| Samuel H. Neff and Ruth H. Neff
1045 E 4th Street 329 SW First Street
Whitefish, MT 59937-2709 Richmond, IN 47374-5303
(406) 862-1629 (765) 962-3922
A Brief History of Neighbors East and West
Beginnings. In the mid eighties when the tensions of the cold war seemed to be approaching a critical point, community groups throughout the country began to explore alternatives to military confrontation. In Richmond, Indiana, Paul and Marie Turner, two retired Quakers, suggested that one approach would be for Richmond to seek a sister city in the Soviet Union, to promote people-to-people contact and through it a lessening of tensions at the grass-roots level.
Bob Green of Richmond with Smolensk Deputy Mayor "Tatra Mountain High", Poland 1983
Work involving the USSR. From 1985 to 1989, NEW organized five major trips to the Soviet Union. Serpukhov, located 100 km south of Moscow, eventually became Richmond’s sister city, while Smolensk remained as a “friendship city” as many personal ties were maintained. Exchanges included reciprocal canoeing trips in Indiana and the Ukraine, formal visits by city officials, and tours by artistic and musical groups.
At home, NEW obtained support from the Humanities Commissions in Indiana and Ohio to create a movable exhibit dealing with the history and culture of the peoples of the Soviet Union. Typically this exhibit would be located for a few weeks in a public building in a small community, and at least one special lecture or presentation would take place in conjunction with the exhibit. NEW was able to draw on the expertise in area colleges and universities to enhance the quality of this effort.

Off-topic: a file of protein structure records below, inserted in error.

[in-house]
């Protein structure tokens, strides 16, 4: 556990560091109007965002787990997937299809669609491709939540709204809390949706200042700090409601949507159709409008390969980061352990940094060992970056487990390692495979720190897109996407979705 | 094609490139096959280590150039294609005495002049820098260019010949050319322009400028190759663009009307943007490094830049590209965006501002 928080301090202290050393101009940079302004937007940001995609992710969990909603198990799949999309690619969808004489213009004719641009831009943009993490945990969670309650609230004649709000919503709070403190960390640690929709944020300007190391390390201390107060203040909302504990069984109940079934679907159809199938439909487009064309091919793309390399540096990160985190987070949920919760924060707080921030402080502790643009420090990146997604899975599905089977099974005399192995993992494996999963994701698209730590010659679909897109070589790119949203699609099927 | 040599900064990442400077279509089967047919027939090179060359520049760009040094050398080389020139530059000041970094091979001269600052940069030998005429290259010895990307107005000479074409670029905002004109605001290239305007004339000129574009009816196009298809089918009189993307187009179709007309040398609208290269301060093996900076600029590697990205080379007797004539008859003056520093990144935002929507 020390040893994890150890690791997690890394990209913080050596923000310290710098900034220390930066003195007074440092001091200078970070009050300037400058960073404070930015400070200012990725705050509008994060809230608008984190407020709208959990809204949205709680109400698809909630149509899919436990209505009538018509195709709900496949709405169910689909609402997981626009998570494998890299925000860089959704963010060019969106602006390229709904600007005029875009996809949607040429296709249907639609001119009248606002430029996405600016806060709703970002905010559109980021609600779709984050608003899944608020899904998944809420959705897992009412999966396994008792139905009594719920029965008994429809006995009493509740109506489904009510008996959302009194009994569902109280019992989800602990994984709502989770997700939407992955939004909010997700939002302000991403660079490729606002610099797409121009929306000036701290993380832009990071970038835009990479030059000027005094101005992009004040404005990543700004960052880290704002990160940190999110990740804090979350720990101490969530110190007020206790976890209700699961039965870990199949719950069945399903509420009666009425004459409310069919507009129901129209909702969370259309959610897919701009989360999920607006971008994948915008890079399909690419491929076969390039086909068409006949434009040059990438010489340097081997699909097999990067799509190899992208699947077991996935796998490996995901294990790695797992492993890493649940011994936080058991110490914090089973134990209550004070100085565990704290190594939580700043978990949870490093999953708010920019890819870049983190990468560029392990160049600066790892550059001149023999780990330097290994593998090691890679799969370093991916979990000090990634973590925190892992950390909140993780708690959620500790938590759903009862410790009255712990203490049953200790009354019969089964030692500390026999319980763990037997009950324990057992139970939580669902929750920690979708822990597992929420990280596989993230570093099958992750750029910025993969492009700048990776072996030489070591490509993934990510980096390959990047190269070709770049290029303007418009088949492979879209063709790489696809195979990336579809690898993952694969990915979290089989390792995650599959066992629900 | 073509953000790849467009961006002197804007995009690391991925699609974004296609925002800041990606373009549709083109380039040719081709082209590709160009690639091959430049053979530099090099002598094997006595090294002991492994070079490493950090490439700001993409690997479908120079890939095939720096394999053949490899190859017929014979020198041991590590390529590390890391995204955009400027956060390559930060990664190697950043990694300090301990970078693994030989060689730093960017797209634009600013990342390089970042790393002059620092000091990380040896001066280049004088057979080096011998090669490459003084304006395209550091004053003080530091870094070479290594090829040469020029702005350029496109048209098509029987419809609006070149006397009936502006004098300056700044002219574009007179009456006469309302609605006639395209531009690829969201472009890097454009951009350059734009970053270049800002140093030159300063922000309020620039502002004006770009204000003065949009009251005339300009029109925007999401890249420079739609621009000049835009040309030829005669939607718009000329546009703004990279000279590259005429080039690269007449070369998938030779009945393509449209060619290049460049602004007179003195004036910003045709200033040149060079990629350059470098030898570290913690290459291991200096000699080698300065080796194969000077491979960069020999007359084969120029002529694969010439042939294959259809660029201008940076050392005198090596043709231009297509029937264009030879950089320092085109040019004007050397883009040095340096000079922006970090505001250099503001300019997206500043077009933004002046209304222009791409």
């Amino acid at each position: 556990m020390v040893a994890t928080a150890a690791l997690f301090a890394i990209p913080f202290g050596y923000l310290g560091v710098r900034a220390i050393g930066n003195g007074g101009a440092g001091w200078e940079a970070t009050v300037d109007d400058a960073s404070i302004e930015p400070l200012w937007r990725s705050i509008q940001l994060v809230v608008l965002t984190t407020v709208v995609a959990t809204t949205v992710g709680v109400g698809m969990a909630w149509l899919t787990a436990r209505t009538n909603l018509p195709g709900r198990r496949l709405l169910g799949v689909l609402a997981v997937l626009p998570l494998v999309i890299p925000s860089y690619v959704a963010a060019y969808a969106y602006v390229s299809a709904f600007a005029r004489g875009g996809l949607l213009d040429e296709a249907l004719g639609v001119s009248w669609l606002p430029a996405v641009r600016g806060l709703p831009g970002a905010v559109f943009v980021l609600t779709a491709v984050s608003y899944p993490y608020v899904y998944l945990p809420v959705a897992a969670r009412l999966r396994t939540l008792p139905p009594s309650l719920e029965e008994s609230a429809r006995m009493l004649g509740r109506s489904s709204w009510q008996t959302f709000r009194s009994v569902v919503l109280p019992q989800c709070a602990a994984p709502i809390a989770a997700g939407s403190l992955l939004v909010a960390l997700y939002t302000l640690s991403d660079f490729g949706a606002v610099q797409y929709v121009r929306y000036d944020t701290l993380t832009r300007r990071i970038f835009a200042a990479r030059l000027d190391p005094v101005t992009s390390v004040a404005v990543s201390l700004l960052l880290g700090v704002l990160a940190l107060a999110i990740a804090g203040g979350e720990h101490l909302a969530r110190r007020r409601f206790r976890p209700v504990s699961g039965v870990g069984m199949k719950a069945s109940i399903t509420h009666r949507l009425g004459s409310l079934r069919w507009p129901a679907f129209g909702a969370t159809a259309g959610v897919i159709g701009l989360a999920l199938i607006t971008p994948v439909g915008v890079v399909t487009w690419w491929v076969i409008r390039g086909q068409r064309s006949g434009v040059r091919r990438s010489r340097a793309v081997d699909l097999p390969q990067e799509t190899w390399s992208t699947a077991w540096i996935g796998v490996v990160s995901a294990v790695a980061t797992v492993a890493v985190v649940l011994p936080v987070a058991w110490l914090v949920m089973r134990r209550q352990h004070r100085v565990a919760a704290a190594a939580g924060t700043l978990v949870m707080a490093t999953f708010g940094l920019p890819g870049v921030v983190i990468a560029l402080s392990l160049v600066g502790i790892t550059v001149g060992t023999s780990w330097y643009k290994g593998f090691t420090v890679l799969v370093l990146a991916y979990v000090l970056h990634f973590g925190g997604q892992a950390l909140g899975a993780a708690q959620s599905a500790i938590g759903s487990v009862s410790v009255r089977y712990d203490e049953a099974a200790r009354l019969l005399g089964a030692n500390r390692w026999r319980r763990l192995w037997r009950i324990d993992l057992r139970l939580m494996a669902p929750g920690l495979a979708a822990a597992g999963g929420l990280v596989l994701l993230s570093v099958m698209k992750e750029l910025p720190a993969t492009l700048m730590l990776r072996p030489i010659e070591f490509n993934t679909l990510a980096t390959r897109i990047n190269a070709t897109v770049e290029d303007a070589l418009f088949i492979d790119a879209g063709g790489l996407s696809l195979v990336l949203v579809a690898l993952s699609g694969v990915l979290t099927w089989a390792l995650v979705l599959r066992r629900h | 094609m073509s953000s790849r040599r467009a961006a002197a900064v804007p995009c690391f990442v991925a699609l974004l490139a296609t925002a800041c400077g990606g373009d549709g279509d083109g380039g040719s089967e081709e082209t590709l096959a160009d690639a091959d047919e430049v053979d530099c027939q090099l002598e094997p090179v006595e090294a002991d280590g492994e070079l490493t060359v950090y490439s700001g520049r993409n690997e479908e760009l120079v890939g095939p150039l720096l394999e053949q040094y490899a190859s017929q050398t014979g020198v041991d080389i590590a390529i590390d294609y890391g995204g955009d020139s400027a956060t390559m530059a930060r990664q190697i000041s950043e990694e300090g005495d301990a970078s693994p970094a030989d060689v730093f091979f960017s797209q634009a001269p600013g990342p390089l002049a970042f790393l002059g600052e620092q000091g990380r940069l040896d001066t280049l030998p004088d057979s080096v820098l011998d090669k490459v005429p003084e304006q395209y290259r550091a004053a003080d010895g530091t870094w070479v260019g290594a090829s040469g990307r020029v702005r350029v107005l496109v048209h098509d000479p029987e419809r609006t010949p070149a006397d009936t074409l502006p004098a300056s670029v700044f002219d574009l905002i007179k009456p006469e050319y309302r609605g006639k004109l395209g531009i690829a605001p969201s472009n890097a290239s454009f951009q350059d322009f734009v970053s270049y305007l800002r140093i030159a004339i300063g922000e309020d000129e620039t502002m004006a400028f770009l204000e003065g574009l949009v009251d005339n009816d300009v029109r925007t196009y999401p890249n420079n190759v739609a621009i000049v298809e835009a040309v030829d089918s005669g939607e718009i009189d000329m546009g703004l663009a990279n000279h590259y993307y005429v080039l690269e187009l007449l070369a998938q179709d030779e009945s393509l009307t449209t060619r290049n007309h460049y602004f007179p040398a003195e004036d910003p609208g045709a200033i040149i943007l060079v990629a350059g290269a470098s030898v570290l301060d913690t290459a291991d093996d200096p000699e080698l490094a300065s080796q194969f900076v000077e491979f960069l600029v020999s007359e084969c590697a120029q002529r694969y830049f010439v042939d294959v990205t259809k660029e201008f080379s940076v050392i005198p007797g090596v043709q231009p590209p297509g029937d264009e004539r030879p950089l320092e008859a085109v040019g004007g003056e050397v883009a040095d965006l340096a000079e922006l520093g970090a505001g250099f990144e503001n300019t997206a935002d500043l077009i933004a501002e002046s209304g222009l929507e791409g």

Cuba. After the establishment of the sister-city arrangement in 1988, NEW passed on responsibility for its continuation to a city-sponsored committee. Two years later the Soviet Union was dissolved, and the cold war was essentially over. Members of NEW realized that a confrontational situation still existed between the United States and Cuba, and focused their efforts in that direction. In 1992 six Richmond residents traveled together to Cuba on a tour sponsored by Global Exchange. In 1994 NEW sponsored a trip by medical personnel to visit health facilities in Havana, Sancti Spiritus and Pinar del Rio; and in 1997 a somewhat similar tour which also involved visits to schools and other educational establishments.
In 1998 NEW applied for and received a license with the US Treasury department, which enabled NEW to sponsor trips involving “…non-degree educational exchange with people-to-people contact”. Over the next four years NEW sponsored five trips to Cuba: one sponsored the tour of the Palo Alto CA Community Choir to several Cuban cities, three with emphasis on education and medicine, and one emphasizing music and dance.
Reading Montana Life in Esfahan Bazaar NEW Travelers in Tehran 2009
In 2003 the Bush administration cancelled the “Non-Degree Educational Exchange” license category, and consequently NEW lost the ability sponsor further trips to Cuba, and NEW sought different opportunities.
The confrontational attitude between Iran and the USA motivated NEW to focus its efforts on travel to Iran, and as a result organized travel to that country in 2008 and 2009. Both these trips involved 20 or more "citizen-diplomats", who found an unprecedented level of hospitality and friendliness, in no way reflecting the official unfriendliness between the two countries. (For reports of these trips, follow links on the NEW home page, or go directly to the Iran Page.)
The latest NEW effort is a trip to Palestine and Israel in June, 2011. Go back to the home page for details.
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